The high melting point of refractory metal diborides coupled with their ability to form refractory oxide scales give these materials the capacity to withstand temperatures in the 1900–2500 °C range. These ultra-high temperature ceramics (UHTCs) were developed in the 1960s.  Fenter  provided a comprehensive review of the work accomplished in the 1960s and early 1970s. These materials are almost never used in pure form. Instead, additions of silicon carbide are used to enhance oxidation resistance and limit diboride grain growth. , ,  and  Carbon is also sometimes used as an additive to enhance thermal stress resistance. ,  and  These materials offer a good combination of properties that make them candidates for airframe leading edges on sharp bodied re-entry vehicles.  UHTCs have potential to perform well in such applications’ environment, i.e. air at low pressure. Some interest has also been shown in these materials for single use propulsion applications.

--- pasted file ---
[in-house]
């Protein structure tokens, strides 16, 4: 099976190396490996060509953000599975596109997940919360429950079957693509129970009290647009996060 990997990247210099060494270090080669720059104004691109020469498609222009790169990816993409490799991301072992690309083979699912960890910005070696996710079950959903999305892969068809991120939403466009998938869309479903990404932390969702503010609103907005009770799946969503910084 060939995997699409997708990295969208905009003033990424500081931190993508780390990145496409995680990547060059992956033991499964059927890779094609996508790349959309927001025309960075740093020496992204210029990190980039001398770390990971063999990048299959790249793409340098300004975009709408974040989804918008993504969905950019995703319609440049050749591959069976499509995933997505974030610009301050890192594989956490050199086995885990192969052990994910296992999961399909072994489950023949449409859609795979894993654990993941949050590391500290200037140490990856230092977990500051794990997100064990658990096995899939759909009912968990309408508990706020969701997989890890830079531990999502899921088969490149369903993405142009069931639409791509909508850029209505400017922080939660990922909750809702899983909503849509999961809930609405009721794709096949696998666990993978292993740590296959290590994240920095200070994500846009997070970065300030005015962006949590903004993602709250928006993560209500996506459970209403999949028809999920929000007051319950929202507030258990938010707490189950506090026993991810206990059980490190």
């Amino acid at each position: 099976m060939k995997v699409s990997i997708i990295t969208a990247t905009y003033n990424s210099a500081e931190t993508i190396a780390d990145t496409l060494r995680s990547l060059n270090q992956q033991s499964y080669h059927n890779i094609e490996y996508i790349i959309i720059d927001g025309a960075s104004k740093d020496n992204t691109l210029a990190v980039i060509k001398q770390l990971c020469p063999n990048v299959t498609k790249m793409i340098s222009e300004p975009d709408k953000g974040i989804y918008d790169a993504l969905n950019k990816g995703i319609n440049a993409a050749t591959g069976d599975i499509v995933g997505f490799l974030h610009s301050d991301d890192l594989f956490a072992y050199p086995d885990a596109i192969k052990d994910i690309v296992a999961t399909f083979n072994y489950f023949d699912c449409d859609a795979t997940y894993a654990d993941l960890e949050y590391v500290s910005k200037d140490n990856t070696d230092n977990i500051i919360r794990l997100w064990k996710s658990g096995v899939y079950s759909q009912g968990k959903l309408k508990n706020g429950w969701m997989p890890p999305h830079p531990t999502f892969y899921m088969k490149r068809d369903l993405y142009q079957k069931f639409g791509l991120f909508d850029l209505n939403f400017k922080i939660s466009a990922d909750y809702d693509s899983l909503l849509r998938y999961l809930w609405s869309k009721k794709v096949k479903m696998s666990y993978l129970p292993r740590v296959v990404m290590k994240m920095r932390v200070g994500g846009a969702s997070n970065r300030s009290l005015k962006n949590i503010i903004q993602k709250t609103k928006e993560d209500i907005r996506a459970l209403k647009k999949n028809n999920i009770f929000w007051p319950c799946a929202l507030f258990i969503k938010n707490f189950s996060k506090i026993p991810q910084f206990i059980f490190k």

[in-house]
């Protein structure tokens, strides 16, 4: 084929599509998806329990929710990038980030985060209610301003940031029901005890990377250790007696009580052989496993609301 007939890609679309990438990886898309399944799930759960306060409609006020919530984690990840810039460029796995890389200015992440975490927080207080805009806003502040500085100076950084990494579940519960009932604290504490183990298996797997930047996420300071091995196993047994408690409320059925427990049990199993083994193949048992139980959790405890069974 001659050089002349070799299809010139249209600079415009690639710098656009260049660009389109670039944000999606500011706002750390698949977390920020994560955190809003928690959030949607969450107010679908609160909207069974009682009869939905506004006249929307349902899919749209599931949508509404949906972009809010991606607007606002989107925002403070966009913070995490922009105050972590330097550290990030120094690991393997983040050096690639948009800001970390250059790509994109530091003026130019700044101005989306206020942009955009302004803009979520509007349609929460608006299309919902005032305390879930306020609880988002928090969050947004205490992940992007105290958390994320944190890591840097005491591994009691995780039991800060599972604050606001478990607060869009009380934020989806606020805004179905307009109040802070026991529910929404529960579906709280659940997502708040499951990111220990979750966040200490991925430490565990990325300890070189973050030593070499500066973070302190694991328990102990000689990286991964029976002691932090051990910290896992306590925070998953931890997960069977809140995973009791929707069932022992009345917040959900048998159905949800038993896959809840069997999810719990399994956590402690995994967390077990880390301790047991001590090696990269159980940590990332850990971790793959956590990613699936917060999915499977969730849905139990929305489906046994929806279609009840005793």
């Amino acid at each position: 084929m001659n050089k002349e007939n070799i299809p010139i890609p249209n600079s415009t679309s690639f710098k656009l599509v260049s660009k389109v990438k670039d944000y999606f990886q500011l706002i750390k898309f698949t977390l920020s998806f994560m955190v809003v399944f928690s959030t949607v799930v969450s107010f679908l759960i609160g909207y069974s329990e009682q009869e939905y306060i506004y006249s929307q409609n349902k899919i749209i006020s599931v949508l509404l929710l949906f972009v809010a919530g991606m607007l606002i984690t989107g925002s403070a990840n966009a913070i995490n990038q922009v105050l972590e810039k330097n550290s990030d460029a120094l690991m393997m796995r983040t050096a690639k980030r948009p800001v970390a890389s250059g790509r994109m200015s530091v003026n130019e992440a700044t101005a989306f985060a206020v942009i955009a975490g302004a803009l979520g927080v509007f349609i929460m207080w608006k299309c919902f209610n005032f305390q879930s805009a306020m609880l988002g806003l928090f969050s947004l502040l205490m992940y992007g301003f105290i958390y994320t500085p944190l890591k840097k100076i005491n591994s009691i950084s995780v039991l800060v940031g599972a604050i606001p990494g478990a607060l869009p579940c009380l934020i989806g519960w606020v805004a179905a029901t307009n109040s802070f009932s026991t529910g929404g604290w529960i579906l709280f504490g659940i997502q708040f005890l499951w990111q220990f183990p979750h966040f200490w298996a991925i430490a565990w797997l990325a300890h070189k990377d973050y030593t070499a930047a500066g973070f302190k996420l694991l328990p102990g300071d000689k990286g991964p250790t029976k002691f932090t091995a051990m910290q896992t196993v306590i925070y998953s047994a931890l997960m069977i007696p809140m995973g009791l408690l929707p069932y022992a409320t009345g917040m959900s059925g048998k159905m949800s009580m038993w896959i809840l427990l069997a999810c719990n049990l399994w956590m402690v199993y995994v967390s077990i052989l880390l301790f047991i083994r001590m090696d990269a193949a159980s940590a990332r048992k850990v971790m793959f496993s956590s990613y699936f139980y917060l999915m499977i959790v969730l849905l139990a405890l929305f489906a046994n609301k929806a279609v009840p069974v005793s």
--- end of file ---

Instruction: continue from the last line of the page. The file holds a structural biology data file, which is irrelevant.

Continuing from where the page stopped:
Major improvements in the manufacturing and characterization of ZrB2 materials and composites have been put forward in recent years, and now several important aspects of their properties and processing are well understood. , , , , , , , , ,  and  However, the study of high temperature properties has been mostly limited to oxidation behavior, an area which is also well understood. , , , , , , ,  and  Very few studies of high temperature mechanical properties exist. ,  and 
In this work, we investigated the mechanical behavior of ZrB2–SiC composites, with and without added C and SCS-9a fibers. Samples were studied in compression at room temperature, 1400, and 1550 °C, in atmospheric air. The degradation of the mechanical properties as a result of atmospheric air exposure at high temperatures were also studied as a function of exposure time.